But all of this catches The Girl Who Never Was in a strange sort of nether-space that can’t quite be pinned down. On the one hand it is a tacit admission of the supremacy of the new series. For all that it’s stubbornly clinging to what might be described as the Big Finish approach, it’s also profoundly influenced by the new series in its basic goals. It has one foot in each world. Which is a little bit of a strange thing to do in 2007 when one world has fairly decisively become a massive pop culture phenomenon while the other is still firmly a marginal cult pursuit. The approach here is too blended to call it a rebuke to the new series – this is nothing like the relationship between Zagreus and the Eighth Doctor Adventures, for instance. But there’s still an odd hesitation – an insistence on the old-fashioned.
To some extent, and especially from the vantage point of 2013, this seems right and proper. Simply put, it’s nice to have someone watching over the history of Doctor Who. It’s nice to know that someone, if the Doctor were to invent a quadracycle, would ensure that a Day of the Daleks reference came up, that if the Doctor were to dress as a monk then the Meddling Monk would get namechecked, and that if there were to be monsters in the wi-fi they’d be the Vardans. It’s not that any of these things are particularly important in any sort of inherent sense. Rather it’s that in the face of the new series exploding in popularity there’s something to respecting the old series as more than that ropey old thing that the new series is based off of.
In an odd way, in other words, the flaws of Big Finish were perfectly suited to become advantages once the new series was a thing that existed. All of the reasons why Big Finish wasn’t sufficient to carry on the cultural legacy of Doctor Who became valuable things to have once Doctor Who’s cultural legacy became secured. Suddenly treating the series as a museum piece stopped being a bad thing and started being the one thing that Doctor Who as something that was alive in the present couldn’t do. The problem, for over twenty years of Doctor Who now, has been the insistence on treating Doctor Who as an active museum. But that’s not an objection to the prospect of a museum of Doctor Who’s past: it’s just an objection to confusing that with the present.
This is, once again, something that was obscured during the wilderness years themselves. With all the asinine fan politics over the wilderness years themselves it’s easy to forget both that none of the contenders of the late 90s/early 00s were actually viable futures for Doctor Who, concerned as they were over capturing a dwindling fanbase that was attracting little new blood. In hindsight the important question of the wilderness years, once the issue of what influences and ideas germinated there is settled, isn’t the one we could see at the time – which vision of Doctor Who would become the “proper” one – but a wholly invisible one: which vision of Doctor Who would best fit as a part of the then unknown future.
And the answer, in practice, is Big Finish. The reasons for this are several. On the most basic level, they had the better medium. Novels take longer and require concentration, whereas audios, particularly in the post-iPod era, love nothing more than a nice commute to work. It’s not, obviously, that books are a dead medium – that would be phenomenally silly. But as a serialized secondary line to an existing television series audios have some clear advantages. On top of that, Big Finish had a more pleasant balance between line-wide storytelling and individual stories. Even if you hated the Divergent Universe arc there were still audios with three other Doctors going. These days Big Finish puts out almost too much to follow it all, making it even easier to select the line that appeals to you. The trilogy structure of releases works well in this regard, giving several mini-seasons a year alongside Companion Chronicles, Fourth Doctor Adventures, Eighth Doctor releases, and various other plums like Jago and Lightfoot, Benny, Gallifrey, etc. Compare to BBC Books, where if you disliked the amnesia plot you were basically out of luck, since you were otherwise going to get a more or less random selection of Past Doctor Adventures over a year. Big Finish releases a ton, but they release it in well-defined and reasonably varied lines.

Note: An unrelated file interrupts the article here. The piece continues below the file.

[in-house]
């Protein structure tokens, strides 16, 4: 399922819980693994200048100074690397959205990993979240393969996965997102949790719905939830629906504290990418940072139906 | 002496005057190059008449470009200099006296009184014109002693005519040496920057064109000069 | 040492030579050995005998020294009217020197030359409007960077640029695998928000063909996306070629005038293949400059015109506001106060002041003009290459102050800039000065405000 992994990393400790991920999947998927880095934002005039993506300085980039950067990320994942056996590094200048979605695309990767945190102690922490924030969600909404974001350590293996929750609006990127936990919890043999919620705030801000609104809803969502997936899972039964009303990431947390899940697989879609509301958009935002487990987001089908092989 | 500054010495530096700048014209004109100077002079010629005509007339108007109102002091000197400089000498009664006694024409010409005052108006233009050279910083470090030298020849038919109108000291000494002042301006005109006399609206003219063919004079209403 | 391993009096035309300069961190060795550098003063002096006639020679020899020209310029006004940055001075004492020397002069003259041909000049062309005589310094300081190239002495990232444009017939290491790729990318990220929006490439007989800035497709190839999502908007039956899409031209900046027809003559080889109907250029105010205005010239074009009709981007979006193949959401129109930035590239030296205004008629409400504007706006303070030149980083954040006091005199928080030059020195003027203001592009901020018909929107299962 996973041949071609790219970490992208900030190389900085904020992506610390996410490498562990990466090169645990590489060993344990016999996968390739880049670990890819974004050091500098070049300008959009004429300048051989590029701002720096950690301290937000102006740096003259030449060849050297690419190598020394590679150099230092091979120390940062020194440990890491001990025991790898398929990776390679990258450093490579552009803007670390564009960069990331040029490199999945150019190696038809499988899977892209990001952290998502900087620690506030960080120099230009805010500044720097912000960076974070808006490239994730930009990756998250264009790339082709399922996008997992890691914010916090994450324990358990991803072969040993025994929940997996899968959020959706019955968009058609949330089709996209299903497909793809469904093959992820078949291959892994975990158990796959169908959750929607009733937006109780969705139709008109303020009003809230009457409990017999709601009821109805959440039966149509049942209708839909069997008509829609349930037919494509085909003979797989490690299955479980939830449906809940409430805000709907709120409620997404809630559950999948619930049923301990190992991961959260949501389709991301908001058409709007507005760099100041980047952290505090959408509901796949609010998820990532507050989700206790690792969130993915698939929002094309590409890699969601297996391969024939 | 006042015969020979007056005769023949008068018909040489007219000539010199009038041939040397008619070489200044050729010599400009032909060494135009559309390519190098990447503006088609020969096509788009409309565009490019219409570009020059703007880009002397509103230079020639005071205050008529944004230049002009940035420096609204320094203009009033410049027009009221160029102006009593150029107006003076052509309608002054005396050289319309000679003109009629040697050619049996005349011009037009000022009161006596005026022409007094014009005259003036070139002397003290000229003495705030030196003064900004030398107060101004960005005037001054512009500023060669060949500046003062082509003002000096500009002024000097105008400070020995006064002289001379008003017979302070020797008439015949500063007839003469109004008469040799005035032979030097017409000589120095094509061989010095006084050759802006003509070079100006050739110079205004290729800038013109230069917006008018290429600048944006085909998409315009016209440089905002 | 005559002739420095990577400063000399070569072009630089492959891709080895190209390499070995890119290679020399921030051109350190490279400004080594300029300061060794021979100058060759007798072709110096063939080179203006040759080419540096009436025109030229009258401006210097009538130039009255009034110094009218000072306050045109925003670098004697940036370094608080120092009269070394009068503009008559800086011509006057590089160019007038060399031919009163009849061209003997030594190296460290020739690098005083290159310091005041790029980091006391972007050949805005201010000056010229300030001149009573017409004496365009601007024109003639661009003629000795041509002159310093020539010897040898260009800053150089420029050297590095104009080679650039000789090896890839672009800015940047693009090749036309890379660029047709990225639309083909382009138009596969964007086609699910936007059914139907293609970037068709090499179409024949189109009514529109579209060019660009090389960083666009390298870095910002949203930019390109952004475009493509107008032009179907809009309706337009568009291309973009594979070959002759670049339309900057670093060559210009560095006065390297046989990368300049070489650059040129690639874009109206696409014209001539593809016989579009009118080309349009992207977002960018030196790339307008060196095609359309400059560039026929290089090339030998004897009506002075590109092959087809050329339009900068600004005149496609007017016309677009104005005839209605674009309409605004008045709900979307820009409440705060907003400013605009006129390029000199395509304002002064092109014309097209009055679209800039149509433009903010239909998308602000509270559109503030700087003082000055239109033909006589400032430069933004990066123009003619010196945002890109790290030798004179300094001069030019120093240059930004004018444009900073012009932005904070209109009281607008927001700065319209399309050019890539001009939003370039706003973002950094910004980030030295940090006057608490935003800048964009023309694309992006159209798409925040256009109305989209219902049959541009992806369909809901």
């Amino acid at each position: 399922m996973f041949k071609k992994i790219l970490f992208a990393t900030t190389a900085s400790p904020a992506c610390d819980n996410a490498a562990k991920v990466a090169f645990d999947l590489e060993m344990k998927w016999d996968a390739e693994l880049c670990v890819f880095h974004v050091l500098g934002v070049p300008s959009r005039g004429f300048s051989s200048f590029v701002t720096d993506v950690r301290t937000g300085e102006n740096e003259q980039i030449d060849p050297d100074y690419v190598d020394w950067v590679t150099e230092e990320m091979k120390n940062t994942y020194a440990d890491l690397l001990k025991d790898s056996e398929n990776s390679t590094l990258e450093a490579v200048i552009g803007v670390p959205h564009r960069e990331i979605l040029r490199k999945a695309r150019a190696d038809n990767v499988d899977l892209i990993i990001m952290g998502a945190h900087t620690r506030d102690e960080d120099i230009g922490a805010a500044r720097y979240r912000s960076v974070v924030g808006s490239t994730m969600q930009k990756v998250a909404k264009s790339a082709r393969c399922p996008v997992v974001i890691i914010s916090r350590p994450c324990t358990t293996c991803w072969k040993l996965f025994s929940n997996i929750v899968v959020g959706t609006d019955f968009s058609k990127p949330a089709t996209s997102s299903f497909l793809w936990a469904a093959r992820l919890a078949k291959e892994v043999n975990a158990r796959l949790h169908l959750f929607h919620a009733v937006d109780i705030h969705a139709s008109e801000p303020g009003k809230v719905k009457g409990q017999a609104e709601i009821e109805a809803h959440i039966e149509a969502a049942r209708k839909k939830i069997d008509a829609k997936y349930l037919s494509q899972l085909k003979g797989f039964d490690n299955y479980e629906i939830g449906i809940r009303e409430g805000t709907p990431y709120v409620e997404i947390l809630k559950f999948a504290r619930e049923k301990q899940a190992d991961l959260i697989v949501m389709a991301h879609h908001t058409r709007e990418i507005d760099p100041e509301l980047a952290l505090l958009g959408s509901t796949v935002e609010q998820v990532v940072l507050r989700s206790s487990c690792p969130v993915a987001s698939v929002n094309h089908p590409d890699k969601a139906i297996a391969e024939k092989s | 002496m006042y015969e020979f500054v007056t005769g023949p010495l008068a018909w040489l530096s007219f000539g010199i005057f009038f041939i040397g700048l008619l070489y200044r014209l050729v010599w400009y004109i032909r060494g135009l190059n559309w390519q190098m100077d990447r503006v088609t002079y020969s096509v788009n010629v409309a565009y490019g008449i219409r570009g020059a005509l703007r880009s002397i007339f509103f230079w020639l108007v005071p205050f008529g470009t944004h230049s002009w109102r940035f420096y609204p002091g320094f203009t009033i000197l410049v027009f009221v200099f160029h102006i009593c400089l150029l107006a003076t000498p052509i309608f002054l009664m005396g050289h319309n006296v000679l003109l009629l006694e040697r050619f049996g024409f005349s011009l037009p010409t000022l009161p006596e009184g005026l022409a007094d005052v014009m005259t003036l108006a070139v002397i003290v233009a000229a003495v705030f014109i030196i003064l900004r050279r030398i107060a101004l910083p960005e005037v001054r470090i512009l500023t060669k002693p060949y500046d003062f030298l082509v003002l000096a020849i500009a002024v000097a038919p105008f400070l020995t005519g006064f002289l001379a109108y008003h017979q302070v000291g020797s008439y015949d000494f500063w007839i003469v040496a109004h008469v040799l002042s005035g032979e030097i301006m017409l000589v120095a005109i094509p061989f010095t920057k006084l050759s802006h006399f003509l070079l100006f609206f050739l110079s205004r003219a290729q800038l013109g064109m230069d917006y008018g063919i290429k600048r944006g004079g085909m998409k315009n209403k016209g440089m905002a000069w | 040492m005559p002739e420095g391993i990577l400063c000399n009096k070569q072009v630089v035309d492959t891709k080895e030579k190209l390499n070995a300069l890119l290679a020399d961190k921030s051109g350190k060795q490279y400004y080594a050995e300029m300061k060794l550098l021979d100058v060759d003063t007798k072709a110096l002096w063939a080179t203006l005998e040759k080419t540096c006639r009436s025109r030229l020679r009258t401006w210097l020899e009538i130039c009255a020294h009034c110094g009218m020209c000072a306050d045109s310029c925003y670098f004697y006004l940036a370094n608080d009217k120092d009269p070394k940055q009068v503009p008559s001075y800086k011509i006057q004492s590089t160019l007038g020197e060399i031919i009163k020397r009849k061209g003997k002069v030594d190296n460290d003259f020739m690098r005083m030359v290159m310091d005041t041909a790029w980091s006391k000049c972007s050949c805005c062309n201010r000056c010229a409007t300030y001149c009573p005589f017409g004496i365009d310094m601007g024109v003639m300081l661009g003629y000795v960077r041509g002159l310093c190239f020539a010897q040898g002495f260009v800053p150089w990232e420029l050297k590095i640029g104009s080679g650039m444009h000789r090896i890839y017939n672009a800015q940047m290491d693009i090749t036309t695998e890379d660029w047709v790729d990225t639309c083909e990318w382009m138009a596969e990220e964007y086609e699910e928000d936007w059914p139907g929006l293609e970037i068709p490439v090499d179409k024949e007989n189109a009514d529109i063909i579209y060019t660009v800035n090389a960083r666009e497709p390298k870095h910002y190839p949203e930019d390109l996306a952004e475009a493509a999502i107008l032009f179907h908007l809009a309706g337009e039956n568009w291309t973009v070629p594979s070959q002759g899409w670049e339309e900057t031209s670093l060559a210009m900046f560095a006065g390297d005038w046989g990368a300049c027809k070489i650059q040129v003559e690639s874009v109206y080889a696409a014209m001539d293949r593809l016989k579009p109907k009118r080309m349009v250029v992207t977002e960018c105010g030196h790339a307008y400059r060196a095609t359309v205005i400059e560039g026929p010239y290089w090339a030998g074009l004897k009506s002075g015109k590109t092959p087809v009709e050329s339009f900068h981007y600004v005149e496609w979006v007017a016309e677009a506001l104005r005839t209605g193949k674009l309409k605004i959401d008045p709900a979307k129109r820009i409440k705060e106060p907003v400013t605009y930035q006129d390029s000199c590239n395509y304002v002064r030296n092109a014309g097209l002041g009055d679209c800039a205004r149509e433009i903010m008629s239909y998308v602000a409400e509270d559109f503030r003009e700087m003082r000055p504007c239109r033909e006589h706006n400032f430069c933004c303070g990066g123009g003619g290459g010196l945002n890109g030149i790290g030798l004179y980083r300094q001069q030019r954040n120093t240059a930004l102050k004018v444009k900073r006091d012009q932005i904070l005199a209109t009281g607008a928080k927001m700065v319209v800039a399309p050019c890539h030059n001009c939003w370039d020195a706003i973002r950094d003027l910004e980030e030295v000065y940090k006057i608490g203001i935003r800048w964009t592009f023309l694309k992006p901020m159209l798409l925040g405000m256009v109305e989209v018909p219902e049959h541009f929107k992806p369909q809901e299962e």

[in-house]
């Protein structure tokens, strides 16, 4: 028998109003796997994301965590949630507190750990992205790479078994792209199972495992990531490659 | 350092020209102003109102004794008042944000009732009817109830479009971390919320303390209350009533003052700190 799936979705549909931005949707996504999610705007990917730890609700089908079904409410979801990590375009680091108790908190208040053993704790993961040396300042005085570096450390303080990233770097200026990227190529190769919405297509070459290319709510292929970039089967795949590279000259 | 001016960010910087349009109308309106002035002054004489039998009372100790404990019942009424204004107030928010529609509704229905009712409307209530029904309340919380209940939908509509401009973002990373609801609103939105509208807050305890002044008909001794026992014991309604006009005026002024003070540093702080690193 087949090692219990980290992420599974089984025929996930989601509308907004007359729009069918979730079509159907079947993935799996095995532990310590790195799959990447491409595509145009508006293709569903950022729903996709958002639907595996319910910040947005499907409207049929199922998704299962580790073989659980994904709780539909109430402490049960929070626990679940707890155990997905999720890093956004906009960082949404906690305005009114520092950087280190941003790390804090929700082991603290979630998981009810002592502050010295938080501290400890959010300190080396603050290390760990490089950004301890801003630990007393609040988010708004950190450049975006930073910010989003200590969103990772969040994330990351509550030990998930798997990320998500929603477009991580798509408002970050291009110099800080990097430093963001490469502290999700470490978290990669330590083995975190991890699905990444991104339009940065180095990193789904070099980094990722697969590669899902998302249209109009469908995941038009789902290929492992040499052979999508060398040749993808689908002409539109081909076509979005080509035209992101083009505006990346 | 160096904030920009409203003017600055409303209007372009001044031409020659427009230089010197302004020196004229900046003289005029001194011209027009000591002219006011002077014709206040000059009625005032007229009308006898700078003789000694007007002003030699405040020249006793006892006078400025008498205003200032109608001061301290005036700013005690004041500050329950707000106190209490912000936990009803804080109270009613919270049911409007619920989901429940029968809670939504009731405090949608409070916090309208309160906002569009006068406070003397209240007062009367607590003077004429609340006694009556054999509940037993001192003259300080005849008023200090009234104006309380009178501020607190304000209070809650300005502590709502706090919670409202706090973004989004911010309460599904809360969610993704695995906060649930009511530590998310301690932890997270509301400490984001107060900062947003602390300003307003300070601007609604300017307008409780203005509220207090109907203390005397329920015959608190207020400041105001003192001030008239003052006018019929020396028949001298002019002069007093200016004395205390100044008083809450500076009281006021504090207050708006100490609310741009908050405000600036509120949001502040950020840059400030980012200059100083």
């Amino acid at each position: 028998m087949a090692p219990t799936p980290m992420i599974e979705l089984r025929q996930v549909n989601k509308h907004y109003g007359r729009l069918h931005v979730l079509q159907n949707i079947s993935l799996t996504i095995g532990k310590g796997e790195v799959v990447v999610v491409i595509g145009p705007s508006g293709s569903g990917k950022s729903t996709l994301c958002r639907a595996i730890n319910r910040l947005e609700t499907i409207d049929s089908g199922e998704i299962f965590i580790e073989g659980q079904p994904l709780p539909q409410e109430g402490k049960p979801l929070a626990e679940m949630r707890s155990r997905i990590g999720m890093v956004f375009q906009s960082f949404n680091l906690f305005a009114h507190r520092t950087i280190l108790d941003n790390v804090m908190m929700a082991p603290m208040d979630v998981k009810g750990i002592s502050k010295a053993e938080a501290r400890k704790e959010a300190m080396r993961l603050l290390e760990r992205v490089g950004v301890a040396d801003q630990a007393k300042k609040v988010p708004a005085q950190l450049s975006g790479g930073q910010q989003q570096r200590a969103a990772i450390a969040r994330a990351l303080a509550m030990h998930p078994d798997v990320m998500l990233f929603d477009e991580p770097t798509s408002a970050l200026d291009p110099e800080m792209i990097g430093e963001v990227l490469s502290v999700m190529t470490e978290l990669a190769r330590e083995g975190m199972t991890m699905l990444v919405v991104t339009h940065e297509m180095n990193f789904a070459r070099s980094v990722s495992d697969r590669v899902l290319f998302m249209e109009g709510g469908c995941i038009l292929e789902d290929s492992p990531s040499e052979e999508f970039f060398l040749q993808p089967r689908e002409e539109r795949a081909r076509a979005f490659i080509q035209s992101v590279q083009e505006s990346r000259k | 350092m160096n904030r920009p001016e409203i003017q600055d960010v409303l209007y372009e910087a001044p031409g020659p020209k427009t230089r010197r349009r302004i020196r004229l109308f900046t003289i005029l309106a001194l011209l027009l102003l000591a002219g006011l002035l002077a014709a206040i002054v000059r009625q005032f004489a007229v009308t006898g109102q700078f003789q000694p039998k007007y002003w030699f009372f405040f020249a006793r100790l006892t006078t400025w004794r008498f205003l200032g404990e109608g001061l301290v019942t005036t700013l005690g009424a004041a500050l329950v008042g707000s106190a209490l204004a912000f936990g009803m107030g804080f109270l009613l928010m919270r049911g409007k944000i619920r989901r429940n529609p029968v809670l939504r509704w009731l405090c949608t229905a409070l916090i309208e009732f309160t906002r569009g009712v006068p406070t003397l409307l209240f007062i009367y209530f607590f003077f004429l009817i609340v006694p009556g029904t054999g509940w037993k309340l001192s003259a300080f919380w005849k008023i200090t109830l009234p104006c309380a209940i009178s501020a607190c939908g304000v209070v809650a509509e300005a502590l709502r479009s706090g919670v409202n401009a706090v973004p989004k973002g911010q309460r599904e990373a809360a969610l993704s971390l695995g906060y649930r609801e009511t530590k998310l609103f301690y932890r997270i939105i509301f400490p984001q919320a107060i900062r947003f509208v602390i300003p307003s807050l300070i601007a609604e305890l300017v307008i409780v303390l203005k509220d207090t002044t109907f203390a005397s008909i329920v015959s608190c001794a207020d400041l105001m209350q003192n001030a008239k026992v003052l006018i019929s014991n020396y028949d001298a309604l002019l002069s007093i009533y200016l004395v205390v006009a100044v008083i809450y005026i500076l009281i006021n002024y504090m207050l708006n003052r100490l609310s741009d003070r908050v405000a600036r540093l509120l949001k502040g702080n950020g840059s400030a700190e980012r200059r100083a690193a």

But more than that, Big Finish secured the value of Doctor Who’s history. We can talk about this in terms of continuity – and we will next Friday – but the real content here is structural. And it’s something that we do have something of a rapidly closing window to talk about. As Doctor Who becomes a tremendously successful modern television production that didn’t just become very contemporary but became so utterly of-the-moment that it crafted its cultural moment it’s easy to lose the material past of the program. Throughout this blog we’ve reconstructed bits of it – the way in which the Hartnell era was based around not just the TV technology of the mid-1960s but around a specific rhythm of television that was related to the two-channel setup whereby one watched what was on, generally as a family, and for a prolonged period of time, or the way in which the Davison era was in part an attempt to rework Doctor Who according to the structural logic of Coronation Street.
These moments are, of course, past. There’s no way to do Hartnell-style Doctor Who anymore, although as we’ll see, the new series makes stabs at updating the logic of that and other eras. But Big Finish, by virtue of continuing to do Doctor Who in the present according to a bafflingly ornate production logic – an odd (and in many ways under-precedented) medium with a peculiar target audience, at least keeps the spirit of structural flexibility and problem solving alive. Their mandate to be based in Doctor Who’s pre-2005 past and to keep that past alive not just in terms of continuity but in terms of the character of the eras and the structure of stories provides a small but vital counterweight to the dominance of the new series. Not in spite of its odd flaws but because of them – because of the way in which it is a holdover with arbitrary bits of material history preserved in amber. Its strangeness makes the material history of the program and its development visible, reminding us constantly that 2005 was not some miraculous moment of creation in which something emerged from nothing, but a particularly important step in a story that had been going on for forty-two years previously.
And even after we’ve subtracted all of the innovations from the wilderness years that directly influenced the new series, the years still have value for being, in many ways, the most sustained and incongruous exploration of the basic question that animates every era of Doctor Who: how do we make this format work for today? The fact that the wilderness years, for all their moments of brilliance, never quite solved it in the general case (though they came close at times), in an odd way, sets the tone of their legacy. And so they continue today.